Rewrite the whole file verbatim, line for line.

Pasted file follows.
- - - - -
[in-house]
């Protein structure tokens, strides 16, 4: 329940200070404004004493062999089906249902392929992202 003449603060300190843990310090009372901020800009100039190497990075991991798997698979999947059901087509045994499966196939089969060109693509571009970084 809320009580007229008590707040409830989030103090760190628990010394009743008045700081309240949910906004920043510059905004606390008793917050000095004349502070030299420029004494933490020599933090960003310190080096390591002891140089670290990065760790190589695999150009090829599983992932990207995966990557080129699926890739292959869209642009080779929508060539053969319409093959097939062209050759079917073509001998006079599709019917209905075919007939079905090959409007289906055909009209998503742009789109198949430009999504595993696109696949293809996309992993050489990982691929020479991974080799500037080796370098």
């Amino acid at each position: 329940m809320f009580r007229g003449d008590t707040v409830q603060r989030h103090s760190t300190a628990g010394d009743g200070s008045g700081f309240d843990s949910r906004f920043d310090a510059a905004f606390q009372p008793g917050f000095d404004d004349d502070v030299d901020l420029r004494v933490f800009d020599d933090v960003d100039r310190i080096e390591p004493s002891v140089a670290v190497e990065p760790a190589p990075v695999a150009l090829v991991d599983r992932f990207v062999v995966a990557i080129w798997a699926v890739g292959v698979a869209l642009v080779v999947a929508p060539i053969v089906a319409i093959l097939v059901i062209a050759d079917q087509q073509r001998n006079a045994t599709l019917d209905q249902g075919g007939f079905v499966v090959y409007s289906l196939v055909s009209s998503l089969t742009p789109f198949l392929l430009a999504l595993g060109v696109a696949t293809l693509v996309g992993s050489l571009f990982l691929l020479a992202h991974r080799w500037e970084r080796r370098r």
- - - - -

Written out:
[in-house]
């Protein structure tokens, strides 16, 4: 329940200070404004004493062999089906249902392929992202 003449603060300190843990310090009372901020800009100039190497990075991991798997698979999947059901087509045994499966196939089969060109693509571009970084 809320009580007229008590707040409830989030103090760190628990010394009743008045700081309240949910906004920043510059905004606390008793917050000095004349502070030299420029004494933490020599933090960003310190080096390591002891140089670290990065760790190589695999150009090829599983992932990207995966990557080129699926890739292959869209642009080779929508060539053969319409093959097939062209050759079917073509001998006079599709019917209905075919007939079905090959409007289906055909009209998503742009789109198949430009999504595993696109696949293809996309992993050489990982691929020479991974080799500037080796370098």
């Amino acid at each position: 329940m809320f009580r007229g003449d008590t707040v409830q603060r989030h103090s760190t300190a628990g010394d009743g200070s008045g700081f309240d843990s949910r906004f920043d310090a510059a905004f606390q009372p008793g917050f000095d404004d004349d502070v030299d901020l420029r004494v933490f800009d020599d933090v960003d100039r310190i080096e390591p004493s002891v140089a670290v190497e990065p760790a190589p990075v695999a150009l090829v991991d599983r992932f990207v062999v995966a990557i080129w798997a699926v890739g292959v698979a869209l642009v080779v999947a929508p060539i053969v089906a319409i093959l097939v059901i062209a050759d079917q087509q073509r001998n006079a045994t599709l019917d209905q249902g075919g007939f079905v499966v090959y409007s289906l196939v055909s009209s998503l089969t742009p789109f198949l392929l430009a999504l595993g060109v696109a696949t293809l693509v996309g992993s050489l571009f990982l691929l020479a992202h991974r080799w500037e970084r080796r370098r």